It was almost exactly one year ago that one of the most powerful market narratives in history emerged. As the pandemic raged, it didn’t take long for investors to figure out the biggest natural economic byproduct of COVID-19 was soaring demand for live-at-home technology for people and businesses.
On April 16, I wrote that, “It Turns Out the Whole Nasdaq is a Stay-At-Home Trade!” On April 30, Microsoft (NASDAQ: MSFT) crushed sales expectations by more than a billion dollars and the company said the virus had minimal impact on business. For the biggest companies in the world, our global suffering was a bottom-line booster. Their technology allowed the economy to get by indoors, and their products helped keep us sane when we had only our minds to keep us busy. The Quarantine Trade was a simple, verifiable story that rallied investors around stocks they already loved. The earnings power of big tech alone would’ve been enough to keep the market afloat, but in case there were any doubt, we got an even juicier story on top: stimmy checks. Direct deposit from the government started flowing in, and by this time, anyone who’d been too busy playing video games or Peloton-ing got the message loud and clear: Stocks Only Go Up.
That’s when the story started turning toxic. Crypto clowns and stock scammers pitched us everything in the book, and we bought. Everyone at some point or another the past year has acknowledged “we’re in a bubble,” but almost everyone follows up with “so don’t bet against it.” This confidence got a literal shot in the arm when vaccines were announced, and since then investors have been flip-flopping between two great stories: Stocks Only Go Up and the Recovery Trade. Somewhere along the way the two got mixed up, and now we’re stuck with the most expensive stock market in history. We’ve got the biggest economic restart in history too, but the stuff that stands to benefit the most is already expensive and looking tired.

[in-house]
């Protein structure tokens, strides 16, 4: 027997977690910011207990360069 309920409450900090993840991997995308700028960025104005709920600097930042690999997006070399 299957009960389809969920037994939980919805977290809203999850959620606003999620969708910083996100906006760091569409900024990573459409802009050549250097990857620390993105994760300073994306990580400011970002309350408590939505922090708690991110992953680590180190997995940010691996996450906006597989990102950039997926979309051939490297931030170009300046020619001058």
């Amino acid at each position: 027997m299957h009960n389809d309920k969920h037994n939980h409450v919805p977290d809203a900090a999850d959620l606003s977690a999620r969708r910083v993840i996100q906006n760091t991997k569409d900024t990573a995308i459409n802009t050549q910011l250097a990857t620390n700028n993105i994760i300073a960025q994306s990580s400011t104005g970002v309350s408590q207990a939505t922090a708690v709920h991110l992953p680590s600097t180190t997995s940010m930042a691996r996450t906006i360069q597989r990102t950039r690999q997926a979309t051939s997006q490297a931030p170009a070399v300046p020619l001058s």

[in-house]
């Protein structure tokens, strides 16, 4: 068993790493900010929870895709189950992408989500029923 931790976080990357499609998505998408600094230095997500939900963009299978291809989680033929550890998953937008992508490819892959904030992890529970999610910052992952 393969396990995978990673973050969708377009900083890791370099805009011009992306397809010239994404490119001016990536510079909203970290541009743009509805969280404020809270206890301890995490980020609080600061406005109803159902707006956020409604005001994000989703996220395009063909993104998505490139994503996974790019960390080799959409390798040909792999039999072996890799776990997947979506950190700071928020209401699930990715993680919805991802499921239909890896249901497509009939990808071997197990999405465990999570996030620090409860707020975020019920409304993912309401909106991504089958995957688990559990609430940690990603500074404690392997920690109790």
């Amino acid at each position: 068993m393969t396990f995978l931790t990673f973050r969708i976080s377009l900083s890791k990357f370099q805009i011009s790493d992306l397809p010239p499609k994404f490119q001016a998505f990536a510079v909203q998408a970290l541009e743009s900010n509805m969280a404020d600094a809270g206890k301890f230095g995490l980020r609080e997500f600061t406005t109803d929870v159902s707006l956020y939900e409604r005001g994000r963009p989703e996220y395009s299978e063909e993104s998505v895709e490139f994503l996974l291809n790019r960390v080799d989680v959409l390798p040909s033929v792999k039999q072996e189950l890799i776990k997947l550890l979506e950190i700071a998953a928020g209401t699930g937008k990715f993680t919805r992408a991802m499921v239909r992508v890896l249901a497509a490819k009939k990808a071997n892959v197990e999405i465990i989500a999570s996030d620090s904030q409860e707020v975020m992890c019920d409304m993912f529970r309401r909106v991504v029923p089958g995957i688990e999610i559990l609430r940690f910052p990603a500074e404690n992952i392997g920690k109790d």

The S&P 500 is just a smidge below its all-time highs, but the big stories of the past year are getting old. The Nasdaq-100 and Russell 2000 closed Tuesday at levels they first saw in early February. The market doesn’t have a clear story, and it needs one. Earnings determine direction in the long run, but volatility arises from narratives. Right now there’s a powerful, verifiable narrative lurking, waiting for its chance to seize – a variation on that early theme: “we are in a bubble.” Except this time “it’s popping.” You don’t go from Stocks Only Go Up to Stocks Sometimes Go Up; you go to Stocks Only Go Down, and then earn your way back to Sometimes.
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